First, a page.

Award echoes global `alarm'

Nobelist Gore vows to increase efforts on climate concerns

October 13, 2007|By David Nitkin | David Nitkin,Sun reporter

WASHINGTON -- Former Vice President Al Gore won a share of the Nobel Peace Prize yesterday for his work on global climate change, and he pledged to use the recognition to increase attention to what he called "the most dangerous challenge we have ever faced."

With some supporters stepping up efforts to enlist Gore in the 2008 presidential contest, the former Democratic nominee avoided talk of a political comeback as he discussed the Nobel, saying he was "deeply honored" by the selection.

"Alarm bells are going off in the scientific community," Gore said, adding that he would use the "honor and recognition" of the prize to continue to raise awareness of a looming environmental crisis.

Gore promised to donate his portion of the $1.56 million prize, which he shared with the United Nations Intergovernmental Panel on Climate Change, to a nonprofit organization that he chairs, the Alliance for Climate Protection.

After learning of the award while watching the televised announcement from Norway early yesterday morning, Gore delivered brief remarks at the California headquarters of the alliance. He and his wife, Tipper, took no questions - ignoring reporters who shouted after him whether he was interested in running for office.

To many Democrats, Gore remains a touchstone for resentment over the 2000 presidential contest, won by George W. Bush when the Supreme Court ended ballot challenges in Florida and effectively awarded the state's decisive electoral votes to Bush.

After conceding defeat, Gore gained weight, grew a beard and temporarily retreated from the public spotlight. But he climbed back, founding a cable television network that broadcasts viewer-provided content, joining the board of Apple Computer and becoming an adviser to Google.

None of those efforts, however, has received the attention of An Inconvenient Truth, Gore's Academy Award-winning documentary film and companion book, which illustrate the effects of greenhouse gas emissions on polar ice, sea levels and weather patterns.

The Norwegian Nobel Committee called Gore "one of the world's leading environmentalist politicians," and said he was "probably the single individual who has done most to create greater worldwide understanding" of climate change solutions.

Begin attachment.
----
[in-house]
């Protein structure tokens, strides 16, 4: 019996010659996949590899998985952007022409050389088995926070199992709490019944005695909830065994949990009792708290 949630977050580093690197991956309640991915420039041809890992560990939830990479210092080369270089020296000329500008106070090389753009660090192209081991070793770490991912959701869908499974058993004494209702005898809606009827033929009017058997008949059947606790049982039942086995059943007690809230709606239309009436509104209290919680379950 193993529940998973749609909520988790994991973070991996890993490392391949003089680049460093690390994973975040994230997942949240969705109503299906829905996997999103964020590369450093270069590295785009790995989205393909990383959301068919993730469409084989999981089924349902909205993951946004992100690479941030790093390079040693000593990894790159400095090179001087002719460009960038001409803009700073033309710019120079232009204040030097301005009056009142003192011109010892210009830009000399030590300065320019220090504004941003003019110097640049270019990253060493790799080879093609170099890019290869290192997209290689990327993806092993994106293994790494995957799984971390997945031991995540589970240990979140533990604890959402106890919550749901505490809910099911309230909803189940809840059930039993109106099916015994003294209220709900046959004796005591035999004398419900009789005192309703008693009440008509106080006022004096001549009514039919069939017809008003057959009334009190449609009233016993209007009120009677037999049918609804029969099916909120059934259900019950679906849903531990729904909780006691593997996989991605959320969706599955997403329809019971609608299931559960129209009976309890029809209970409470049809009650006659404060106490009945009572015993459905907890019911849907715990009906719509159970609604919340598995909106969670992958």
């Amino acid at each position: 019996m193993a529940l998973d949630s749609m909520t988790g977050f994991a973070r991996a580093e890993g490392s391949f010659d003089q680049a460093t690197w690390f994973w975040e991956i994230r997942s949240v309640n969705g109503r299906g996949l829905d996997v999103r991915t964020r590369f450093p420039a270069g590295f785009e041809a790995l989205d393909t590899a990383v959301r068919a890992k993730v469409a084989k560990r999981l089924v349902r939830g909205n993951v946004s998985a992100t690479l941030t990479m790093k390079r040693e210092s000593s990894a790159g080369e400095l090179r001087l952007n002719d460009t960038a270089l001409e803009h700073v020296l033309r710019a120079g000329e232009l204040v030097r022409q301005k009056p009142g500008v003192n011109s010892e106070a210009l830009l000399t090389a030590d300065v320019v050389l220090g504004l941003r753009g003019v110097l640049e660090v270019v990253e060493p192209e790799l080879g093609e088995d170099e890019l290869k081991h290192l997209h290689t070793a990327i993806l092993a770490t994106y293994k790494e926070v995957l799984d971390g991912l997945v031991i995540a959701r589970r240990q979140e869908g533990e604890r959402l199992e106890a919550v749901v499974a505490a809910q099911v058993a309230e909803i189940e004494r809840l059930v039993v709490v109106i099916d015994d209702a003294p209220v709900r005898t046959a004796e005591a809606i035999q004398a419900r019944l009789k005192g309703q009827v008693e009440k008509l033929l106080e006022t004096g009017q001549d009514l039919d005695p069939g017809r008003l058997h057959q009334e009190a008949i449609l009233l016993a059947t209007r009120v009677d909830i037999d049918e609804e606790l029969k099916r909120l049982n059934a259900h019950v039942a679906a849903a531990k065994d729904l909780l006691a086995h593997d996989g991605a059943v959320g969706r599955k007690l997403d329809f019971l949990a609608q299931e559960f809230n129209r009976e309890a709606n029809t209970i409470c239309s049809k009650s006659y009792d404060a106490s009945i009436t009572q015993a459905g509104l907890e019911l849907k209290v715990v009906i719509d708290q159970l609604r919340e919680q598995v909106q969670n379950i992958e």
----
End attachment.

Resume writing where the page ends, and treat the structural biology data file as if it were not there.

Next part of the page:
"This is a great day for all those seeking to raise awareness about this climate crisis," said Adam Kolton, director of congressional affairs with the National Wildlife Federation, in a statement. "But it's just one step toward the biggest prize - real action to confront global warming."

Despite the accolades, the prize probably does not push Gore's career trajectory through the White House, several analysts said.

"Al Gore has done everything well in life except run for president of the United States. He wanted to run for president in the worst way, and he did," said Stephen Hess, a fellow in governance studies at the Brookings Institution. "This is a big business, running for president. By this time, everybody is committed to somebody else."

Hess and others said it might be too late for Gore to get in. The filing deadline for the first-in-the-nation New Hampshire primary is three weeks away. Sen. Hillary Rodham Clinton has shown no signs of relinquishing her double-digit lead in national polls of Democratic voters. Major donors are committed.

Gore "hasn't given any indication to date" that he is interested in entering the contest, said Wayne L. Rogers, a businessman and fundraiser who was chairman of Gore's campaign in Maryland in 2000 and who supports Hillary Clinton.

Politics can be dirty and bruising, and with yesterday's announcement, Gore moves to a higher stratum from which to pursue his environmental objectives. As an advocate, he can concentrate on one issue; as a president or candidate, he would need to address many more - diluting attention to climate change, Hess and others said.

"People say you are successful in your life when you find something you are passionate about," said Rogers. Gore "can now become a global ambassador even more than he is. I don't see why he would want to give up that to get back into politics."

Gore's endorsement of a presidential candidate, however, will carry more cachet. The former vice president under Bill Clinton has given no indication of whom he might back.

Democrats and Republicans heaped praise on Gore yesterday.

The home page of Hillary Clinton's campaign Web site offered congratulations and said his "dedication and tireless work have been instrumental" in raising awareness of global warming.

A White House spokesman said President Bush was "happy" that Gore had won "important recognition."

The prize announcement came during a week when efforts to draw Gore into the presidential contest grew more pronounced. A group called Draft Gore paid about $65,000 for a full-page advertisement in The New York Times, and said it has gathered more than 130,000 signatures on an online petition.

Gore has said in the past that he has "no plans" to run.

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